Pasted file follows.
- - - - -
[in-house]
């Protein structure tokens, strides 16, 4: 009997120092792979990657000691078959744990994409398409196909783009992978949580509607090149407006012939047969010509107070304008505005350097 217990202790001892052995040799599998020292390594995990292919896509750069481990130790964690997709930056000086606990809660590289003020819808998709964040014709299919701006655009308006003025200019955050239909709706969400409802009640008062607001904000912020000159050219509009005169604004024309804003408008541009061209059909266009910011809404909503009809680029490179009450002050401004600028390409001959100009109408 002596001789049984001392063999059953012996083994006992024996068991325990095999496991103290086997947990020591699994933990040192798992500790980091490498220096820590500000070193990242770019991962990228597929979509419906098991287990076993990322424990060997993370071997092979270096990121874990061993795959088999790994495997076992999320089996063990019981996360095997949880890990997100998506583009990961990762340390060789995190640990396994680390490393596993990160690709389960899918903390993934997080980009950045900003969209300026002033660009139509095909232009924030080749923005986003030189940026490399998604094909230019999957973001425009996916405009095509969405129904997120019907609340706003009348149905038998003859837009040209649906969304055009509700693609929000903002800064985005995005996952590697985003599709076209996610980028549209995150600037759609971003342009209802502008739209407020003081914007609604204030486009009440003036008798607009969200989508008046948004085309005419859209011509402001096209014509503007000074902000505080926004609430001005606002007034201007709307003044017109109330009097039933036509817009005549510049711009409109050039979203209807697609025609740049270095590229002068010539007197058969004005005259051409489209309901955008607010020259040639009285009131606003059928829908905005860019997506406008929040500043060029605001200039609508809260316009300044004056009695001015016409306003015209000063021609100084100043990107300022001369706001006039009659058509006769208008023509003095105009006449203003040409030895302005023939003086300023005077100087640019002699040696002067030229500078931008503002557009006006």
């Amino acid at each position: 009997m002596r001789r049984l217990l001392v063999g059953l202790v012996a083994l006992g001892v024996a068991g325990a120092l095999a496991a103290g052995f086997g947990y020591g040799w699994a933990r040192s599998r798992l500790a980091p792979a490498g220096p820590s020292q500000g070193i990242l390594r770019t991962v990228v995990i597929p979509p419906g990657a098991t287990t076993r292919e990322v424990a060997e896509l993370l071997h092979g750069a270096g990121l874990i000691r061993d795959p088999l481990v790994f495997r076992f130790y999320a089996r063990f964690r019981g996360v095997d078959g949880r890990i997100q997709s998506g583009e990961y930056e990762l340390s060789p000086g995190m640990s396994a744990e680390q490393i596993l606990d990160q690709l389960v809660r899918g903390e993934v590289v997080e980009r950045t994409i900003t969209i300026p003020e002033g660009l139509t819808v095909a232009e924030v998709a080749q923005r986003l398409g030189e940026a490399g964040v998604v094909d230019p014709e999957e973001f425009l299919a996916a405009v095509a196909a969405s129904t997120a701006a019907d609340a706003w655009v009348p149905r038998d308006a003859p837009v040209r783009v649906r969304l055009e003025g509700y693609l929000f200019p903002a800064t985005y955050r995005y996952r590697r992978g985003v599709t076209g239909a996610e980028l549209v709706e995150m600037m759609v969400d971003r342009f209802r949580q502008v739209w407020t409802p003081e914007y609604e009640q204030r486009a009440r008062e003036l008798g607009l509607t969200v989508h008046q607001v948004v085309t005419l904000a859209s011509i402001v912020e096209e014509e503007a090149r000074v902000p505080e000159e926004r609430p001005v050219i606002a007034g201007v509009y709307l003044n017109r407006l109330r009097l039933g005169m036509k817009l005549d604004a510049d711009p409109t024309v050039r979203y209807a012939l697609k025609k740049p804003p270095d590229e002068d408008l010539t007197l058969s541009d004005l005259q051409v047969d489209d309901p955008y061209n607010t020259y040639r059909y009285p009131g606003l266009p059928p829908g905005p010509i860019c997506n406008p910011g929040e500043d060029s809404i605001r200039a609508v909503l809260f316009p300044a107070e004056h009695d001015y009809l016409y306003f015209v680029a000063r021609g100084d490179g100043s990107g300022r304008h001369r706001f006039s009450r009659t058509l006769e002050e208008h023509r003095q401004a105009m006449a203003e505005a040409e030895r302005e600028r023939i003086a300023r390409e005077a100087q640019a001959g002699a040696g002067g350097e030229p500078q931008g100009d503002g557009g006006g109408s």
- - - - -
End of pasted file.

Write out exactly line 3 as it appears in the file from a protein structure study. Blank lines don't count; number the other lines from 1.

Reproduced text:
């Amino acid at each position: 009997m002596r001789r049984l217990l001392v063999g059953l202790v012996a083994l006992g001892v024996a068991g325990a120092l095999a496991a103290g052995f086997g947990y020591g040799w699994a933990r040192s599998r798992l500790a980091p792979a490498g220096p820590s020292q500000g070193i990242l390594r770019t991962v990228v995990i597929p979509p419906g990657a098991t287990t076993r292919e990322v424990a060997e896509l993370l071997h092979g750069a270096g990121l874990i000691r061993d795959p088999l481990v790994f495997r076992f130790y999320a089996r063990f964690r019981g996360v095997d078959g949880r890990i997100q997709s998506g583009e990961y930056e990762l340390s060789p000086g995190m640990s396994a744990e680390q490393i596993l606990d990160q690709l389960v809660r899918g903390e993934v590289v997080e980009r950045t994409i900003t969209i300026p003020e002033g660009l139509t819808v095909a232009e924030v998709a080749q923005r986003l398409g030189e940026a490399g964040v998604v094909d230019p014709e999957e973001f425009l299919a996916a405009v095509a196909a969405s129904t997120a701006a019907d609340a706003w655009v009348p149905r038998d308006a003859p837009v040209r783009v649906r969304l055009e003025g509700y693609l929000f200019p903002a800064t985005y955050r995005y996952r590697r992978g985003v599709t076209g239909a996610e980028l549209v709706e995150m600037m759609v969400d971003r342009f209802r949580q502008v739209w407020t409802p003081e914007y609604e009640q204030r486009a009440r008062e003036l008798g607009l509607t969200v989508h008046q607001v948004v085309t005419l904000a859209s011509i402001v912020e096209e014509e503007a090149r000074v902000p505080e000159e926004r609430p001005v050219i606002a007034g201007v509009y709307l003044n017109r407006l109330r009097l039933g005169m036509k817009l005549d604004a510049d711009p409109t024309v050039r979203y209807a012939l697609k025609k740049p804003p270095d590229e002068d408008l010539t007197l058969s541009d004005l005259q051409v047969d489209d309901p955008y061209n607010t020259y040639r059909y009285p009131g606003l266009p059928p829908g905005p010509i860019c997506n406008p910011g929040e500043d060029s809404i605001r200039a609508v909503l809260f316009p300044a107070e004056h009695d001015y009809l016409y306003f015209v680029a000063r021609g100084d490179g100043s990107g300022r304008h001369r706001f006039s009450r009659t058509l006769e002050e208008h023509r003095q401004a105009m006449a203003e505005a040409e030895r302005e600028r023939i003086a300023r390409e005077a100087q640019a001959g002699a040696g002067g350097e030229p500078q931008g100009d503002g557009g006006g109408s």